Obviously, the past is not always a good predictor of the future, but it does suggest that it is worth exploring further as an investment tool.

Stock investing can give personal rewards as well.  Dan Schatt suggests one good reason to invest in stocks with our kids is that children can direct their money into companies in which they are interested.  Maybe a girl that loves the Disney princesses would be interested in owning stock in Disney.  Or maybe your soccer-loving child would want to invest in Nike.  Dan suggests that buying stock in companies our kids are interested in makes investing “much more enjoyable if kids can invest in companies that they know through the products they own and use.  You’ll find your kids following their companies on the news, and observing what events and factors cause swings in the stock price.

  That’s a big part of becoming an informed investor.”

Help Them Have a Strategy

Investing in stocks is usually most successful when those investments have a specific strategy and stick with it for the long haul.  Dan Schatt suggests some strategic options.

  • Buying and holding – finding a company you and your kids like and then staying with it
  • Dollar cost averaging – staying with the preferred company and then buying small amounts of additional stock every month at the going price
  • Buying on the dips – tracking companies that you think are good and then buying stock when the price dips
  • Buying undervalued stocks – watching companies for times when their stock price is low and then holding the stocks waiting for them to come back and increase in price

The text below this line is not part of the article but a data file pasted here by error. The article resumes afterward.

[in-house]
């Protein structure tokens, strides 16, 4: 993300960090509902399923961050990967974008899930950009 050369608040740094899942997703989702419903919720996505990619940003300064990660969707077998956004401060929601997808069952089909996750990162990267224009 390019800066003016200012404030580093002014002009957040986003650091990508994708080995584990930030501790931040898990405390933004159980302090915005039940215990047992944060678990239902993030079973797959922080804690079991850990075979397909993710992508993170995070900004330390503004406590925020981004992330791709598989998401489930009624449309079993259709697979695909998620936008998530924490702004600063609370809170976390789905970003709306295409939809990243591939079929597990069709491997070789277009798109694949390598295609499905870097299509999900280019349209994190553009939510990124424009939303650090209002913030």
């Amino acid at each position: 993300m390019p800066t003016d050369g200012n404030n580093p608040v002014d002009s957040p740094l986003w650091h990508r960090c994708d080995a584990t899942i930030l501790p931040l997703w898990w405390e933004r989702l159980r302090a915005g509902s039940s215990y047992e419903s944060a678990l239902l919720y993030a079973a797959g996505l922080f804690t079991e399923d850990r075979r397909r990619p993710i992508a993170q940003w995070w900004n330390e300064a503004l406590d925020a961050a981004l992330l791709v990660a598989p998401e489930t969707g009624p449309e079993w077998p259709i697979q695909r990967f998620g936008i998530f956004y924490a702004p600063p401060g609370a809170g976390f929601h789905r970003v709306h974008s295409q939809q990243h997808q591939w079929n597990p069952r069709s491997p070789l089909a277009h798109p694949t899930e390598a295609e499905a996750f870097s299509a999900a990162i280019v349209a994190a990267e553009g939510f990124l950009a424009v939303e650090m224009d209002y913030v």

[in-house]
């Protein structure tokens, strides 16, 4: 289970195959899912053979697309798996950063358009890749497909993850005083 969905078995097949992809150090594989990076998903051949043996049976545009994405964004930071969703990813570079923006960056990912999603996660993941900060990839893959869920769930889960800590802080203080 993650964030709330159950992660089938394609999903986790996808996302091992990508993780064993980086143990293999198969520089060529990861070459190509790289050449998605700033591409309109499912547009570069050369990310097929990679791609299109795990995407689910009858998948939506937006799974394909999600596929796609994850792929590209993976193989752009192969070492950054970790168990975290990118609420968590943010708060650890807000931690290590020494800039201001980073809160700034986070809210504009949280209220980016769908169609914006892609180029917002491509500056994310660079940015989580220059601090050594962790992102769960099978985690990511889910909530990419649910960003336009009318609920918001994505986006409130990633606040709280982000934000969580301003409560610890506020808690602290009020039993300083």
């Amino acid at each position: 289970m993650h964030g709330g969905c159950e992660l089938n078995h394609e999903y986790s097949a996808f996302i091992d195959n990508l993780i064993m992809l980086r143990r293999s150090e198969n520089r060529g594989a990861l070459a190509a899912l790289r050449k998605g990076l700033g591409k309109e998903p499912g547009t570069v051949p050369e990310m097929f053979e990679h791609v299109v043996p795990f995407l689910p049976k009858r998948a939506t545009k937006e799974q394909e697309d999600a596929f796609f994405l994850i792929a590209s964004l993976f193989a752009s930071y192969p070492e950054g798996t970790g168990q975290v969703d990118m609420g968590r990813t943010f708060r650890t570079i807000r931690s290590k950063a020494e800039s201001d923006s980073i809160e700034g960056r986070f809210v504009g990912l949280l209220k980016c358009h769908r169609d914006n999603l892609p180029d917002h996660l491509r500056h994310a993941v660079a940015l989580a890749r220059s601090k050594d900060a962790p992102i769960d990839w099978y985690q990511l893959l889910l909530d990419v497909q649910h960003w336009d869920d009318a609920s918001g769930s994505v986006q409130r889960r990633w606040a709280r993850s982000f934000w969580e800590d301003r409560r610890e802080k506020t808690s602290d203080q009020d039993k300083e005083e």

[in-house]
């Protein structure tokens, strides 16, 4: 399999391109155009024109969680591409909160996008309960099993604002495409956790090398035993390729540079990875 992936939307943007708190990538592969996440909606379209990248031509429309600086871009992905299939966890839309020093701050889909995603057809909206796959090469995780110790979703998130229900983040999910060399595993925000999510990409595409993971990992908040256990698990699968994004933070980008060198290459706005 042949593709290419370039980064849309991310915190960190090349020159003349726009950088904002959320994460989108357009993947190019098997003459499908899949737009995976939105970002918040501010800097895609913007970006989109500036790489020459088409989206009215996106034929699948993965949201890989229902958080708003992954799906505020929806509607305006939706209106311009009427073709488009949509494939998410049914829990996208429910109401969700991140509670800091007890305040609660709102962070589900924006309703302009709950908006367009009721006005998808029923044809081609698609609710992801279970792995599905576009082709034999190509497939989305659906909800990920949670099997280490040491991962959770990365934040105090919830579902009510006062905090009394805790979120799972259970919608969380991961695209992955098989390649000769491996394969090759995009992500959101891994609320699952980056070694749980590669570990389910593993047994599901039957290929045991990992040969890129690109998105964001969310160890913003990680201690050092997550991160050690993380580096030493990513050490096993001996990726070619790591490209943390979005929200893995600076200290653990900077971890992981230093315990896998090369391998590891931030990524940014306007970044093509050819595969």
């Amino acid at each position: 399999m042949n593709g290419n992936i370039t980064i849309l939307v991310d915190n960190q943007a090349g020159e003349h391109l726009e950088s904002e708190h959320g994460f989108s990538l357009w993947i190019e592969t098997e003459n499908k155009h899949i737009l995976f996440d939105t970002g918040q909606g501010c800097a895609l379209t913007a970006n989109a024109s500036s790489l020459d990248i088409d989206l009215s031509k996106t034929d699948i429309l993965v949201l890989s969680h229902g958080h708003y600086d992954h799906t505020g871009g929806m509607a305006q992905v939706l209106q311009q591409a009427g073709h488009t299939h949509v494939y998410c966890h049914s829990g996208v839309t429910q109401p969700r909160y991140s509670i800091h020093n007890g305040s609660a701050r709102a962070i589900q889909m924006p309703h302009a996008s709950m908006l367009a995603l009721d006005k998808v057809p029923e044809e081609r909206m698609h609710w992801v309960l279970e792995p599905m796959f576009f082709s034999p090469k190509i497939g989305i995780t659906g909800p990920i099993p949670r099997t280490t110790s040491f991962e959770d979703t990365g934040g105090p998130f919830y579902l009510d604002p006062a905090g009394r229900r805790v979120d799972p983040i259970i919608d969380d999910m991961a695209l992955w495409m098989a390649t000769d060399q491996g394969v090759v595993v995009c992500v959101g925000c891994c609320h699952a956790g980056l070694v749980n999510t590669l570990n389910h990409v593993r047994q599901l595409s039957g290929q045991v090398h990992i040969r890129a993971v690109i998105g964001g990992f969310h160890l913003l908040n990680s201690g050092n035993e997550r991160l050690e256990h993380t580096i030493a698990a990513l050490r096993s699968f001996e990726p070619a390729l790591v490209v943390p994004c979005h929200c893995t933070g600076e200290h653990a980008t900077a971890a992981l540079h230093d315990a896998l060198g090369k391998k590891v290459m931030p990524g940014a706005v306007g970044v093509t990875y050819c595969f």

Good Resources for Kids About Investing

Stockpile.com is an excellent service for families and children wanting to invest in stocks.  Unlike many other companies offering stock accounts or brokerage accounts, there is no monthly fee.  Families can invest a minimal amount, buy shares or partial shares of stock in the companies they choose and only pay a small trading commission each time stocks are bought or sold.  One unique feature of stockpile.com is that they have a gift registry where kids can have a “wishlist” for stocks and send a link to friends and relatives allowing them to buy the specific stock as a gift.

Time for Kids article on investingTime Magazine has a special edition for kids and this article offers some excellent insights into investing for children written in their language

TheMint.org – TheMint.org is a kids-oriented site about savings and investing provided by Northwestern Mutual Insurance Companies.  For kids of all ages and their parents, there are tons of resources and information about money and savings at TheMint.

The Opposite of Spoiled – This book by the money columnist for the New York Times is a sensible and practical guide to teaching kids about the value of money and the importance of savings and investing.

  It is a great guide for parents about how best to teach their kids to develop an appropriate relationship with money.